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What’s stopping electric trucks from mainstream adoption?


With the superior off-the-line speed, quiet cabin, cheaper cost to drive and tech overload, many have questioned why so-called “truck guys” wouldn’t want to buy electric trucks. Well, let me rain on the EV parade.

Before I get too far into the cons, let me start by saying, I’m a fan of electric trucks like the Ford F-150 Lightning and Rivian R1T. They are real options for truck buyers — and not some alien-looking thing from the early EV days. These are legitimate trucks that can work in many different lifestyles. 

However, with all the pomp and circumstance around their introduction, I’m still cautious to declare electric trucks are the ONLY trucks to consider — and the best thing since sliced bread. That’s coming from someone who has a Chevrolet Silverado EV on order.

Here are the reasons why, as a truck guy, I think I’ll still need gas truck in addition to the Silverado EV.

Real-world range

One of the odd things I keep seeing on various YouTube videos is people discussing the stated EPA range. So many are taking these ranges as 100% correct when consumers have known for years the gas equivalent of EPA fuel economy numbers are normally way off in real-world testing. Yet all of a sudden, because it’s an EV, it’s now completely accurate?  Huh?

As I’ve watched videos from various outlets, including our friends at TFL truck, I’ve seen EV range not meet the stated EPA numbers. 

For example, TFL bought a 320-mile range Lightning and got about 270 miles of real-world range driving it back to Colorado. 

In real-world terms, this means a Lightning owner on a road trip would have to stop every 3.5 hours, find a charger, make sure the charger works, then wait an inconsistent amount of time (chargers have different rates of charge) to get back on the road again. Oh, and these chargers aren’t always located in an area you might want to be or with easy access to restrooms and food. 

EV advocates will argue nobody fully charges, charging times are the same as a normal gas station stop (30-45 mins), and I should just be patient as the infrastructure gets built out. Uh, excuse me? Why do I have to be the guinea pig for a brand-new technology?

Also, I’m not sure how most Americans road trip, but I don’t want to wait for a charger. I want to GO! When I’m on a road trip making a stop for gas or food, it’s like watching a NASCAR pit stop. It is go, go, GO! The last thing I want to do is stand around and twiddle my thumbs.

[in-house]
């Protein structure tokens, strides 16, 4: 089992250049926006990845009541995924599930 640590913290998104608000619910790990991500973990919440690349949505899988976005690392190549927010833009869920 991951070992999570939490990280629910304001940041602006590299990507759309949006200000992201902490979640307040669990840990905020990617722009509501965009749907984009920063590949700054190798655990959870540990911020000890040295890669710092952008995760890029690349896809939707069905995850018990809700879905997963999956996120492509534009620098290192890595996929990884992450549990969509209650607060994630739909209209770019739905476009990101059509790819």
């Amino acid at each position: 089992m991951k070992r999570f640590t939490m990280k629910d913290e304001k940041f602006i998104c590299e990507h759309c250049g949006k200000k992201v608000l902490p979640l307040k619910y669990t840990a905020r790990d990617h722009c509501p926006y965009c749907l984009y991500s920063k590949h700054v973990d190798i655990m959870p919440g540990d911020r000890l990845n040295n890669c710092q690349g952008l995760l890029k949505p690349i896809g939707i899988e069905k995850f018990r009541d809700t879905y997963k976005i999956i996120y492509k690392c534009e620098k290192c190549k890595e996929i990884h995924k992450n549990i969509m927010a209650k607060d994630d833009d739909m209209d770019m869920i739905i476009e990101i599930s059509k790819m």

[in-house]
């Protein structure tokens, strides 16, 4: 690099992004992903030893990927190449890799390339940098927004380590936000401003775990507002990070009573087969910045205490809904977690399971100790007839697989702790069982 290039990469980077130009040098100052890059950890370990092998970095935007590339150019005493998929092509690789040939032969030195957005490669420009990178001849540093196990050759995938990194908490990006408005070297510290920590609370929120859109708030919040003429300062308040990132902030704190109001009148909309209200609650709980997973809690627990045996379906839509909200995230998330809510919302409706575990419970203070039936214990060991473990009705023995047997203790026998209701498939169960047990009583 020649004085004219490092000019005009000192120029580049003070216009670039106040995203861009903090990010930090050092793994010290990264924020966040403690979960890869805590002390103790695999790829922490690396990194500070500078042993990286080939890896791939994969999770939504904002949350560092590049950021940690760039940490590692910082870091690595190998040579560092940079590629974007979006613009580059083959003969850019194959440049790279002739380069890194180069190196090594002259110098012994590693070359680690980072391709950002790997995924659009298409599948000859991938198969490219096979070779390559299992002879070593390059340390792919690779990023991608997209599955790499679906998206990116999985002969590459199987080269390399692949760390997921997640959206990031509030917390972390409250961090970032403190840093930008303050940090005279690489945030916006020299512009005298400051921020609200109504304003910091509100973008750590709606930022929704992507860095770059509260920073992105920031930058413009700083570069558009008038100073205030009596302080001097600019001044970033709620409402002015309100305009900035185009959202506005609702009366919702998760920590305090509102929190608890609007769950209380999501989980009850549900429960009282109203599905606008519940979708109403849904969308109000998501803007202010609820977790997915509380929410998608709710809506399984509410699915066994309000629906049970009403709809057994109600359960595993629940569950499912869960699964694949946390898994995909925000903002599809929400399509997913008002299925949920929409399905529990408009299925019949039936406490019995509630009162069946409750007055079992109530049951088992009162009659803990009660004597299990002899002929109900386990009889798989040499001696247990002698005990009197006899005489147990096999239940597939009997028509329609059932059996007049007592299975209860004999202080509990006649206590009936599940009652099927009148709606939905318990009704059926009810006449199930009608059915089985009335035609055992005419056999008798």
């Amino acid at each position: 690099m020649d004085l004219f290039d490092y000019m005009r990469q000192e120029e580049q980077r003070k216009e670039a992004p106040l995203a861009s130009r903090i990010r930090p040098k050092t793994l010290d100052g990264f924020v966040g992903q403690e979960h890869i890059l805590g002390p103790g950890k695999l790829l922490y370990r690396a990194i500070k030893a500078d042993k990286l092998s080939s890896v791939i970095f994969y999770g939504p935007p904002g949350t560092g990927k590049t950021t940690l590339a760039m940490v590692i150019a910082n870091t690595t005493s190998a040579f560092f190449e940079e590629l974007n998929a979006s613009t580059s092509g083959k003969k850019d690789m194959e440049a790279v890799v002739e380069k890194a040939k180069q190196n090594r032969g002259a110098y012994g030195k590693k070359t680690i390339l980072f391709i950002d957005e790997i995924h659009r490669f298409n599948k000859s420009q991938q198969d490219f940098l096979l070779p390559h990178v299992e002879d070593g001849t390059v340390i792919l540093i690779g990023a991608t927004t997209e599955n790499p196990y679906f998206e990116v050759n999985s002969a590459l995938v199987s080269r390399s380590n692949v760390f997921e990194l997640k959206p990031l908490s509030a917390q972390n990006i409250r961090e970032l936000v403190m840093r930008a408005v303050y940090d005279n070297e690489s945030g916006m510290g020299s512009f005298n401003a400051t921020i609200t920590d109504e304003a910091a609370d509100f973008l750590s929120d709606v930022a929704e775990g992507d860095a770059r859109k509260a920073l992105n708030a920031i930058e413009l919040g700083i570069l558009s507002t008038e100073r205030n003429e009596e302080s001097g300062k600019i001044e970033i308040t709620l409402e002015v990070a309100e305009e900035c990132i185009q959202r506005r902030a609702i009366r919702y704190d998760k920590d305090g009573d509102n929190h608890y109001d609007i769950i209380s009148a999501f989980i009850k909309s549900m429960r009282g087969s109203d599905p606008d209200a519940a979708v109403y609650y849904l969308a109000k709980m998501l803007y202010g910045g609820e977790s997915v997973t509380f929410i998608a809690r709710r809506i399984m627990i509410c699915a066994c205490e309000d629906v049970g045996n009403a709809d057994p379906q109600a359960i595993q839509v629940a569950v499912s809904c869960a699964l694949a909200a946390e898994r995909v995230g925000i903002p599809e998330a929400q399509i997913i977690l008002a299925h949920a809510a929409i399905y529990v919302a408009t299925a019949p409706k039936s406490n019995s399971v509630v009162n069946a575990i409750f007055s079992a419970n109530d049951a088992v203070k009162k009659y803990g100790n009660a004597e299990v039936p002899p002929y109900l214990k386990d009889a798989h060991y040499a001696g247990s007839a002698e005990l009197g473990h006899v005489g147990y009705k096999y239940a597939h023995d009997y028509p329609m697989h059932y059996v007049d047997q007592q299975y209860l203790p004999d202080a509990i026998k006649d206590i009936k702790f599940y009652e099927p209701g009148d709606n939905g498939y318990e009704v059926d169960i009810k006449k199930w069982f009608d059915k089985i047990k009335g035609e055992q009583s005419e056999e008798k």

Towing range

Adding on to the topic of real-world driving range is towing range. Brands like GM and Ford have dodged these questions, suggesting it is similar to gasoline trucks. However, we are finally seeing some real-world data, and it isn’t the same at all. 

The answer to how far you can tow with electric trucks is pretty simple: Not far. 

A fully charged 320 mile Ford F-150 Lightning with a camper will get around 100 miles of range before range anxiety sets in. Of course, this will vary with driving style, type of camper, payload, etc. To pile on to the towing-range problem, most charging stations aren’t setup for pull-through charging. This means you either have to unhook the camper before charging (and then hook it up again — in a parking lot!), or pull up to the charger and block driving pathways in the lot. It makes me really concerned about my ability to tow with the Silverado EV. 

Frankly, I will probably buy a gas truck in addition to the Silverado EV and relegate the electric truck for around-town duty. I don’t want to deal with towing range anxiety when I’m trying to go camping with the family. 

Cost to charge

One of the really overlooked things about electric trucks is going to be the cost to charge. So many people don’t realize charging an EV isn’t free. Whether you are using an at-home charger or a public station, there is a cost associated with “fueling up.” 

Sure, if truck consumers use their vehicles like sedans, driving back and forth to work and charging overnight, charging at home (which is currently at about $0.15/kWh) will be infinitely cheaper than spending $5/gallon on gasoline. But trucks are meant to go off-road on the weekend, take road trips, tailgate at football games and tow things. So, truck owners and sedan owners are not alike.

And though I currently don’t have the stats to back it up, I anticipate truck owners will visit public chargers (which is currently at about $0.43/kWh) far more frequently than sedan owners.

Let’s go back to TFL’s road trip video for a real-world example: They spent around $193 dollars on electric charging and gave up more than 5 hours to charge. I’ve done the same trip with a gas truck and spent about $300 for gas without the extra 5 hours.

You might say it was cheaper for the EV ($193-$300=$107), but my question is: How much of that savings was spent buying food and drinks while waiting for it to charge? And how much is your actual time worth?